Now that the contest is over, here are a few notes on the experience, focusing on process and tools, and not the modeling aspects – I’ll get back to that in a later post.

This is my first unquestionably positive experience with a dispersed team - every morning I was genuinely looking forward to code check-ins, something I can't say of every experience I have had with remote teams. I recall reading somewhere that there was only one valid reason to work with a dispersed team: when you really want to work with that person, and it is the only way to work together. I tend to agree, and this was tremendously fun. There are not that many opportunities to have meaningful interactions involving both F# and Machine Learning, and I learnt quite a bit in the process, in large part because this was team work.

As a side note, I find it amazing how ridiculously easy it is today to set up a collaborative environment. Set up a GitHub repository, use Skype and Twitter – and you are good to go. The only thing technology hasn’t quite solved yet are these pesky time zones: Minsk and San Francisco are still 11 hours apart. This is were a team of night owls might help…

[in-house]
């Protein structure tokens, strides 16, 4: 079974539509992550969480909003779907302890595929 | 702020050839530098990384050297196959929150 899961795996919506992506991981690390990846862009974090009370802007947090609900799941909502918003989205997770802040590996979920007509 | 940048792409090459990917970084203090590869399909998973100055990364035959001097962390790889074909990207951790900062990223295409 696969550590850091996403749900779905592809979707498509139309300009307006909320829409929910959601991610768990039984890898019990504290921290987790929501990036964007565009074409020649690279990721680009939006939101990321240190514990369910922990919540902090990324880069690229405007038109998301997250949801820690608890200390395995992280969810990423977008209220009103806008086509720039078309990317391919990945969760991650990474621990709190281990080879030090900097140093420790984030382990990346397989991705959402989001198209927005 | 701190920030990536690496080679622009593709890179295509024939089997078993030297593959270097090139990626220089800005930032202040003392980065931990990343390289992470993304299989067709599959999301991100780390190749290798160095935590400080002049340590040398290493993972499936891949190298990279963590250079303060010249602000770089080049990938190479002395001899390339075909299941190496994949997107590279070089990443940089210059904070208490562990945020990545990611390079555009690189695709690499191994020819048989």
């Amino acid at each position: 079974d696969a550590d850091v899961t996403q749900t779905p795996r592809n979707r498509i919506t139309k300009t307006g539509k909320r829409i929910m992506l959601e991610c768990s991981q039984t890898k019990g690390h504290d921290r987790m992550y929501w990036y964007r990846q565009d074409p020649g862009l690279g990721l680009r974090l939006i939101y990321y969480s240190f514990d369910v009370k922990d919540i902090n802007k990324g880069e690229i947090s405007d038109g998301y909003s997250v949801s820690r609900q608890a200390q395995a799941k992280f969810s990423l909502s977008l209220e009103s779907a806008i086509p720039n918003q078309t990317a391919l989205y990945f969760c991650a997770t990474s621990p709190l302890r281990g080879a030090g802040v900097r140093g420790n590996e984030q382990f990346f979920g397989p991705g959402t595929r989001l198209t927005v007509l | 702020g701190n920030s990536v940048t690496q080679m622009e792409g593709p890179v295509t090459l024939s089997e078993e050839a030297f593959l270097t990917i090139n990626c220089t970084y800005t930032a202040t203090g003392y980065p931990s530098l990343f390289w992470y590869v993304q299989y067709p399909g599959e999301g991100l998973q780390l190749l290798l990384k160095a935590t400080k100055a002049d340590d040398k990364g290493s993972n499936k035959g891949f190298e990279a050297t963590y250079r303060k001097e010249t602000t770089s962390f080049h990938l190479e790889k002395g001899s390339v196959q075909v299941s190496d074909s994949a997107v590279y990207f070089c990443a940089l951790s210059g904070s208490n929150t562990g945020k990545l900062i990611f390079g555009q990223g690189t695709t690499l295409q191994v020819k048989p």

Whenever there is a deadline, make sure the when and what is clear. Had I followed this simple rule, I would have been on time for the final submission. Instead, I missed it by a couple of hours, because I didn't check what "you have three days left" meant exactly, which is too bad, because otherwise we could have ended up in 27th position, among 160+ competitors:


... which is a result I am pretty proud of, given that this was my first “official” attempt at Machine Learning stuff, and some of the competitors looked pretty qualified. During the initial phase, we went as high as 10th position, and ended up in 40th position, in the top 25%.